Dir. CarlosSorin. Arg-Sp. 2004. 96mins.

As spare,intimate and intentionally unglamorous as Carlos Sorin's previous film MinimalStories, Bombon, El Perro is likely to follow a similar fate: rakingin a bagful of festival awards, collecting plenty of favourable reviews andgenerating better than average business on the arthouse circuit.

The film won theFIPRESCI award at San Sebastian at the weekend and has already been sold byBavaria Film to TF1 (France), Cinequanon (Japan), Pathe (UK), A Film (Benelux),Lev Films (Israel), Audiovisual (Greece) and Hopscotch (Australia) amongothers.

The story of aunemployed middle-aged petrol station attendant and a scary dog with a sweettemper, Sorin sets his story against the vast empty spaces of Patagonia,focussing on plain, homely, real-life types. In its own gently minimalist wayit offers a subtle, fascinating portrait of the Argentine outback and thepeople living there.

For the last 20years Juan Villegas has worked at a remote petrol station but is left joblesswhen the place is sold to a new owner. Until something else comes along hetries to make ends meet by fashioning original knife handles but finds nocustomers and so takes on any odd job that might come his way.

In exchange for onejob - fixing up an old Mercedes - he gets a large, white, ferocious looking dogin lieu of payment. But, as the former owner claims, Bombon - or Le Chien as heis referred to most of the time - is meek, polite and accommodating. He maygrunt alarmingly once in a while, but most of the time he will allow strangersto handle him, check his teeth and appraise his gait without even protesting.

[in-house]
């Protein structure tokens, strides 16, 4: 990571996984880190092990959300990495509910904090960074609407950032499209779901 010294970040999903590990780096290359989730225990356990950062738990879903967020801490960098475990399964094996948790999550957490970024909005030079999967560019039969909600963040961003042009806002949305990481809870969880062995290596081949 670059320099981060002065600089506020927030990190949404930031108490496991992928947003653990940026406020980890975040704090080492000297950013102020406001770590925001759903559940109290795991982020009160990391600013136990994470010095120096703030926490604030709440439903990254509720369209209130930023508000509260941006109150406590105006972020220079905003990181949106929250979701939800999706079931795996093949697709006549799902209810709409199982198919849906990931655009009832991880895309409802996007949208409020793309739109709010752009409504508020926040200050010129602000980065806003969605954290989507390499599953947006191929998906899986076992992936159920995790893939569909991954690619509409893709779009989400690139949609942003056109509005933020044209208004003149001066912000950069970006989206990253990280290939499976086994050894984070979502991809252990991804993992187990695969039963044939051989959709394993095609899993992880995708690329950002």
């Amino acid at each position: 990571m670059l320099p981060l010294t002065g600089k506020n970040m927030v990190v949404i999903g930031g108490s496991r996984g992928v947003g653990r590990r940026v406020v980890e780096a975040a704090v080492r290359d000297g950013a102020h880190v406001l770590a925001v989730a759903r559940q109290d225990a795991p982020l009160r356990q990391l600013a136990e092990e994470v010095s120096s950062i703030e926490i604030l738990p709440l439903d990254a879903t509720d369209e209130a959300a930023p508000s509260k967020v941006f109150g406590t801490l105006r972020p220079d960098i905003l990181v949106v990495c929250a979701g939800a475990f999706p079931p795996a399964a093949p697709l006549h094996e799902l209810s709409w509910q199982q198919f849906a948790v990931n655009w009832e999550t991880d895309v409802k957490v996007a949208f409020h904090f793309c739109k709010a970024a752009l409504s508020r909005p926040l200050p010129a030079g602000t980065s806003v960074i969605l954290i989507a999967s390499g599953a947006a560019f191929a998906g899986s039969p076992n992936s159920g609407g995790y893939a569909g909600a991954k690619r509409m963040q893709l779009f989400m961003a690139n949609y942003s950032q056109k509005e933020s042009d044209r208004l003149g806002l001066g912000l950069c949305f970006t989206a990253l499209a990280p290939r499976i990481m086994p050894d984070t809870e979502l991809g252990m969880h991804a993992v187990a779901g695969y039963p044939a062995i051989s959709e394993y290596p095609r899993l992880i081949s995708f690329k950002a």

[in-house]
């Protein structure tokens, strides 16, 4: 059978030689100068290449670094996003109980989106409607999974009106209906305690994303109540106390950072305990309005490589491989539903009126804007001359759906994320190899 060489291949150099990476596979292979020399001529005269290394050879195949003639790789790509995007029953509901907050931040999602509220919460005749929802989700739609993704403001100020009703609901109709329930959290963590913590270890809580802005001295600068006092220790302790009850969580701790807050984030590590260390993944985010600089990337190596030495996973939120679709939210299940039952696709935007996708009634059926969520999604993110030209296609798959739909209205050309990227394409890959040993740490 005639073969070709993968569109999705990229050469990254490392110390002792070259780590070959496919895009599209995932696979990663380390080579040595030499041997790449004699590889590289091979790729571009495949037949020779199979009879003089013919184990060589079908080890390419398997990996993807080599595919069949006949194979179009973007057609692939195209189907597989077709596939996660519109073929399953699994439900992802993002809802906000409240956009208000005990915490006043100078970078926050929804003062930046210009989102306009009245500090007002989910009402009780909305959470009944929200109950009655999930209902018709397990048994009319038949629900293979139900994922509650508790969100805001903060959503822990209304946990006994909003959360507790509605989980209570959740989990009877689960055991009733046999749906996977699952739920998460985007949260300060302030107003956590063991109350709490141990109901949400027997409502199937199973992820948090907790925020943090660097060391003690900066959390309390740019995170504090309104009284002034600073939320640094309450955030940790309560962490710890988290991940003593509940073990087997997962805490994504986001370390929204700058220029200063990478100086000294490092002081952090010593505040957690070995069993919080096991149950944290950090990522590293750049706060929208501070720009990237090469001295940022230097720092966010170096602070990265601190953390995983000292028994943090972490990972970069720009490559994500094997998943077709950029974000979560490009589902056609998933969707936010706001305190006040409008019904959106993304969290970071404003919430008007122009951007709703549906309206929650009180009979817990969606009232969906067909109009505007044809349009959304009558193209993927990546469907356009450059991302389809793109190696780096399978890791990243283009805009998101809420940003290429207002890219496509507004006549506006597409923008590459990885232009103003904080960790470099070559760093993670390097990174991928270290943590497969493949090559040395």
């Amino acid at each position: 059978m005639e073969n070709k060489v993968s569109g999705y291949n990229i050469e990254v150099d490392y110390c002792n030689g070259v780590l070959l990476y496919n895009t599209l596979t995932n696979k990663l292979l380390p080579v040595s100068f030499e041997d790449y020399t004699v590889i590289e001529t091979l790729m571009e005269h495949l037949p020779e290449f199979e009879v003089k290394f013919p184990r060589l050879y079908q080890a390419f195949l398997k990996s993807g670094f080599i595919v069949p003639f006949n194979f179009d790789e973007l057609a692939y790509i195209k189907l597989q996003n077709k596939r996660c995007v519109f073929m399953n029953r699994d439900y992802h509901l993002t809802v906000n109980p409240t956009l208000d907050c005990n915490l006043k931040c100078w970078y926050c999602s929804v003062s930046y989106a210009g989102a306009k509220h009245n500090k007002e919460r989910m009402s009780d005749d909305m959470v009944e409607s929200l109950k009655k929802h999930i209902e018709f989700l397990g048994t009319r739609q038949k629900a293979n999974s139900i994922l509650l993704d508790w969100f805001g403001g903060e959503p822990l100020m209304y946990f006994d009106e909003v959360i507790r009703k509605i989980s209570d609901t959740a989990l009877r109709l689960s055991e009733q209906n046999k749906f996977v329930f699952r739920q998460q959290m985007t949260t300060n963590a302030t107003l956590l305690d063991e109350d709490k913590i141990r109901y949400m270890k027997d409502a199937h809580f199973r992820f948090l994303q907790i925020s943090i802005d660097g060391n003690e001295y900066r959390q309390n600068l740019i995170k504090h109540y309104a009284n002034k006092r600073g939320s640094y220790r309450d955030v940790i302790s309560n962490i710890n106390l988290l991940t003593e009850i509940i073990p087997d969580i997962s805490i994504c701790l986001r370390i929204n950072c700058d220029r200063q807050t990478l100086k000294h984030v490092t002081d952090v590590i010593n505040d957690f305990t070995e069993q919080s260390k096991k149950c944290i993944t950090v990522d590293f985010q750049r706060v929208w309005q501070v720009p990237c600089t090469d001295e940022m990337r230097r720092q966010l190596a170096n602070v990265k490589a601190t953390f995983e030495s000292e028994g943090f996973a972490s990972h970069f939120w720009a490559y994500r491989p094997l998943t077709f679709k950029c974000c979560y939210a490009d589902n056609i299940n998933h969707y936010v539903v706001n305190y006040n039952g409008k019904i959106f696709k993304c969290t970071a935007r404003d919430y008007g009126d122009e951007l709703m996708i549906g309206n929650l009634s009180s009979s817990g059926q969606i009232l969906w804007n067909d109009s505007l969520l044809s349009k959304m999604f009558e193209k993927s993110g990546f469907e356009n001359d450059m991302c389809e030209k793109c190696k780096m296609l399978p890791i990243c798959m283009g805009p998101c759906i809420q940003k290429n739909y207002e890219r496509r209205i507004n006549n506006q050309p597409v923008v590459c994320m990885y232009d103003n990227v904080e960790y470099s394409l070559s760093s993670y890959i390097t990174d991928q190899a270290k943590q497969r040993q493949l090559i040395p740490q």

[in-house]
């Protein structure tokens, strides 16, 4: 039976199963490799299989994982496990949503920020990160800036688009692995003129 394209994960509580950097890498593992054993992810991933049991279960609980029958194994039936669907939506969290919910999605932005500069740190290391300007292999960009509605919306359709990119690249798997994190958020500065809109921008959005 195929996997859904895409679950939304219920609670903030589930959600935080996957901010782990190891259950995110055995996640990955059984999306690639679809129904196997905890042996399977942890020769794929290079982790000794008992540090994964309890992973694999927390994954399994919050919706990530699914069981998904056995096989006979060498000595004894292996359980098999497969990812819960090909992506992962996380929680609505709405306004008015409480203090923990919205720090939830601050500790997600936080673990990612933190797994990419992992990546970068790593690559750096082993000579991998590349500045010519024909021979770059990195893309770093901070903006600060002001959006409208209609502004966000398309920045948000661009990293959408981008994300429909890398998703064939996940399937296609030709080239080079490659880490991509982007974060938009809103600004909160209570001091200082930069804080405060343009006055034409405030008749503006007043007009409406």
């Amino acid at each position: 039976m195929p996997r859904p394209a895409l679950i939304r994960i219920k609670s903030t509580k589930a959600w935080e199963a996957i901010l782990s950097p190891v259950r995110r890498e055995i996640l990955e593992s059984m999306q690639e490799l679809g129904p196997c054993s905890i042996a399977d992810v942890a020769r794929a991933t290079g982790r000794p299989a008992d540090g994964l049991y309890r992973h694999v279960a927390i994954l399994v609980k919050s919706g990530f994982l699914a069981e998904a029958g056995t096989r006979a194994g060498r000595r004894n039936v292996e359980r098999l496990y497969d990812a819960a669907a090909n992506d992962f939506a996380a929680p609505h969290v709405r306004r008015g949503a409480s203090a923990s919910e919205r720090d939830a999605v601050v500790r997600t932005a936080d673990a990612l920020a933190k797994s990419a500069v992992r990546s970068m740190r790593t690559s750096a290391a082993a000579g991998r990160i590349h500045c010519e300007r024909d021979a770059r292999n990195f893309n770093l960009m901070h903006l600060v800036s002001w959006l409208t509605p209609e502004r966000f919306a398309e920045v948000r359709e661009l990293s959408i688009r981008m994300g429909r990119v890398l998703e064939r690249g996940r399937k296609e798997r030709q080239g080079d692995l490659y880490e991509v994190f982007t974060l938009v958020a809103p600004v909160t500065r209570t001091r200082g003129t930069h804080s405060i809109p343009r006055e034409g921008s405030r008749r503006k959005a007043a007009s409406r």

Eventually Villegaslearns that the animal could not only win lots of international awards in dogexhibitions but also make his owner rich by spreading his valuable seed aroundfor money. Villegas teams up with a trainer who is willing to prepare Bombonfor the shows so long as he will split any future profits with him.

But his peacefuldisposition becomes a problem when it comes to breeding, for Bombon wouldrather share his bitches' berth than satisfy their lust. It does not affect,however, Villegas' affection for Bombon nor his profound faith in his newprofession as a dog breeder.

Sorin tells hisstory in the simplest, most unpretentious manner, using camerawork to adoptsthe natural viewpoint of a documentary. Perfectly integrating the sparsePatagonian landscape into the story, Bombonfeels like a vast, innocent, rather melancholy painting of the countryside,with information to be pried out of its unobtrusive details.

These small touchesinclude a policeman in an early scene accepting Villegas' "gift" of a carvedknife instead of arresting him; how the unemployment crisis affects both youngand old alike and the get-rich-fast dreams that rarely materialise.

The most delightfulpart of the film is the characters in it, neither heroes nor villains and allauthentically and truthfully delivered. None of the cast are professionals; alluse their own names and acquit themselves admirably. Villegas is mild,softly-spoken, kindly disposed and went back to his old job as a parkingattendant in Buenos Aires once the shoot was over.

Prod cos: Guacamole Films, OK Films, Wanda Vision, Chemo
Int'l sales:
Bavaria Film Int'l
Oscar Kramer
Santiago Calori, SalvadorRoselli, Carlos Sorin
Hugo Colace
Mohamed Rajid
Prod des:
Margarita Jusid
Nicolas Sorin
Main cast:
Juan Villegas, WalterDonado, Mico Estevez, Kita Ca. Pascual Condito, Claudina Fazzini, Carlos Rossi,Mariela Diaz, Rosa Valsecchi, Sabino Morales, Rolo Adnrada,Gregorio